TEA-CADDY, s. This name, in common English use for a box to contain tea for the daily expenditure of the household, is probably corrupted, as Crawfurd suggests, from catty, a weight of 1 1/3 lb. (q.v.). A ‘catty-box,’ meaning a box holding a catty, might easily serve this purpose and lead to the name. This view is corroborated by a quotation which we have given under caddy (q.v.) A friend adds the remark that in his youth ‘Tea-caddy’ was a Londoner’s name for Harley Street, due to the number of E.I. Directors and proprietors supposed to inhabit that district.

TEAPOY, s. A small tripod table. This word is often in England imagined to have some connection with tea, and hence, in London shops for japanned ware and the like, a teapoy means a tea-chest fixed on legs. But this is quite erroneous. Tipai is a Hin dustani, or perhaps rather an Anglo-Hindustani word for a tripod, from Hind. tin, 3, and Pers. pae, ‘foot.’ The legitimate word from the Persian is sipai (properly sihpaya), and the legitimate Hindi word tirpad or tripad, but tipai or tepoy was probably originated by some European in analogy with the familiar charpoy (q.v.) or ‘four-legs,’ possibly from inaccuracy, possibly from the desire to avoid confusion with another very familiar word sepoy, seapoy. [Platts, however, gives tipai as a regular Hind. word, Skt. tri-pad-ika.] The word is applied in India not only to a three-legged table (or any very small table, whatever number of legs it has), but to any tripod, as to the tripod-stands of surveying instruments, or to trestles in carpentry. Sihpaya occurs in ’Ali of Yezd’s history of Timur, as applied to the trestles used by Timur in bridging over the Indus (Elliot, iii. 482). A teapoy is called in Chinese by a name having reference to tea: viz. Ch’a-chi’rh. It has 4 legs.

[c. 1809.—“(Dinajpoor) Sepaya, a wooden stand for a lamp or candle with three feet.”—Buchanan, Eastern India, ii. 945.]

1844.—“ ‘Well, to be sure, it does seem odd—very odd;’—and the old gentleman chuckled,—‘most odd to find a person who don’t know what a tepoy is.…Well, then, a tepoy or tinpoy is a thing with three feet, used in India to denote a little table, such as that just at your right.’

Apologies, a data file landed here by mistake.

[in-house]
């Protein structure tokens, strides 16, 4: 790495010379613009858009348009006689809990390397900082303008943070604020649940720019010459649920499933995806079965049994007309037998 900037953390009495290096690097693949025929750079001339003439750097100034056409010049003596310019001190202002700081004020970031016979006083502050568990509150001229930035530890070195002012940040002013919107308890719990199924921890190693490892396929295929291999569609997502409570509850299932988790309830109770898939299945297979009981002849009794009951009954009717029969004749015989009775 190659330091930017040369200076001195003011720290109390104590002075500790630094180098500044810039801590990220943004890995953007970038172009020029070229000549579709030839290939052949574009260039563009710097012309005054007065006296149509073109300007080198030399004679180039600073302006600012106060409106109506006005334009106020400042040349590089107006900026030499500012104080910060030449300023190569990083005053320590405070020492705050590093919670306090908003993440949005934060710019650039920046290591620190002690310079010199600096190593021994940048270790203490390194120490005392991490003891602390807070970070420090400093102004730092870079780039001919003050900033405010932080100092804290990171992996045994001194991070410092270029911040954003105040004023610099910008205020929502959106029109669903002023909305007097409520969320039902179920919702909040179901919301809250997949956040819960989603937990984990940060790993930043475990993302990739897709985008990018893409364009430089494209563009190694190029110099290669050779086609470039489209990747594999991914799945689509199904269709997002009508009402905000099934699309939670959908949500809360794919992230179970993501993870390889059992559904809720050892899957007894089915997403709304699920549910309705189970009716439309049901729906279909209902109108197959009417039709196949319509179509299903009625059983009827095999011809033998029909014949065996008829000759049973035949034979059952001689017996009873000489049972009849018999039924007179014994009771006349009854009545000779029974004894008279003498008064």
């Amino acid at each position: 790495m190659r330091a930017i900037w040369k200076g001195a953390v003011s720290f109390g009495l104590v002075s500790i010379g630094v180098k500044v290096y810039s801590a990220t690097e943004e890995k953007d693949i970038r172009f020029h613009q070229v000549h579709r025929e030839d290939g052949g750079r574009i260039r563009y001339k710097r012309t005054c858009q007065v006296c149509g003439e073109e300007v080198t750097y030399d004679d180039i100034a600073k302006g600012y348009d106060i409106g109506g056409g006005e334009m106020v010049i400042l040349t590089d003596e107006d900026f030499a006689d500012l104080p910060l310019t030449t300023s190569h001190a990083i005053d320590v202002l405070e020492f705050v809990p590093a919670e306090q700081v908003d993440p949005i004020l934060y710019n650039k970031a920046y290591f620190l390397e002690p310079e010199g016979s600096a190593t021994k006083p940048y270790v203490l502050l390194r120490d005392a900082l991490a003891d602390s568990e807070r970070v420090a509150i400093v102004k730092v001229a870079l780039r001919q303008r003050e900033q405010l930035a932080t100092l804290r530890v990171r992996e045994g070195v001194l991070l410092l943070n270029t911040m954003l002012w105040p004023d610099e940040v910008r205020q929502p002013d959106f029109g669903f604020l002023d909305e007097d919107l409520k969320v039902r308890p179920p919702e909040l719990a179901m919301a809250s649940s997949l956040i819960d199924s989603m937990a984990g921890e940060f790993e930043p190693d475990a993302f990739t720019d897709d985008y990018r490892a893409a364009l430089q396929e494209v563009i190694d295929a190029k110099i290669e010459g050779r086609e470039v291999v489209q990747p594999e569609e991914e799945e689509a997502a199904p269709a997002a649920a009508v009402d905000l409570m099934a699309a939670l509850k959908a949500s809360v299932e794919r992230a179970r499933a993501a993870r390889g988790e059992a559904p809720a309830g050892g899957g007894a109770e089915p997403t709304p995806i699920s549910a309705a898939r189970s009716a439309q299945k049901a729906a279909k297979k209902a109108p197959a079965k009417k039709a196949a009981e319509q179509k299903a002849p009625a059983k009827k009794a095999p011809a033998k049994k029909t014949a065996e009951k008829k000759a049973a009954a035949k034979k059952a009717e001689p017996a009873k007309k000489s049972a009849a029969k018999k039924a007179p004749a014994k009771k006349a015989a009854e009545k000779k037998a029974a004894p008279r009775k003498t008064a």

“ ‘Why, that table has four legs,’ cried Peregrine.

“ ‘It’s a tepoy all the same,’ said Mr. Havethelacks.”—Peregrine Pulteney, i. 112.

TEAK, s. The tree, and timber of the tree, known to botanists as Tectona grandis, L., N.O. Verbenaceae. The word is Malayal. tekka, Tam. tekku. No doubt this name was adopted owing to the fact that Europeans first became acquainted with the wood in Malabar, which is still one of the two great sources of supply; Pegu being the other. The Skt. name of the tree is saka, whence the modern Hind. name sagwan or sagun and the Mahr. sag. From this last probably was taken saj, the name of teak in Arabic and Persian. And we have doubtless the same word in the [Greek Text] sagalina of the Periplus, one of the exports from Western India, a form which may be illustrated by the Mahr. adj. sagali, ‘made of the teak, belonging to teak.’ The last fact shows, in some degree, how old the export of teak is from India. Teak beams, still undecayed, exist in the walls of the great palace of the Sassanid Kings at Seleucia or Ctesiphon, dating from the middle of the 6th century. [See Birdwood, First Letter Book, Intro. XXIX.] Teak has continued to recent times to be imported into Egypt. See Forskal, quoted by Royle (Hindu Medicine, 128). The gopher-wood of Genesis is translated saj in the Arabic version of the Pentateuch (Royle). [It was probably cedar (see Encycl. Bibl. s.v.)]

Teak seems to have been hardly known in Gangetic India in former days. We can find no mention of it in Baber (which however is indexless), and the only mention we can find in the Ain, is in a list of the weights of a cubic yard of 72 kinds of wood, where the name “Ságaun” has not been recognised as teak by the learned translator (see Blochmann’s E.T. i. p. 228).

c. A.D. 80.—“In the innermost part of this Gulf (the Persian) is the Port of Apologos, lying near Pasine Charax and the river Euphrates.

“Sailing past the mouth of the Gulf, after a course of 6 days you reach another port of Persia called Omana. Thither they are wont to despatch from Barygaza, to both these ports of Persia, great vessels with brass, and timbers and beams of teak ( [Greek Text] zulwu sagalinwn kai dokwn), and horns and spars of shisham (see SISSOO) ( [Greek Text] sasaminwn), and of ebony.…”—Peripl. Maris Erythr. § 35–36.

c. 800.—(under Harun al Rashid) “Fazl continued his story ‘…I heard loud wailing from the house of Abdallah…they told me he had been struck with the judam, that his body was swollen and all black.…I went to Rashid to tell him, but I had not finished when they came to say Abdallah was dead. Going out at once I ordered them to hasten the obsequies.…I myself said the funeral prayer. As they let down the bier a slip took place, and the bier and earth fell in together; an intolerable stench

  By PanEris using Melati.

Previous chapter Back Home Email this Search Discuss Bookmark Next chapter/page
Copyright: All texts on Bibliomania are © Bibliomania.com Ltd, and may not be reproduced in any form without our written permission.
See our FAQ for more details.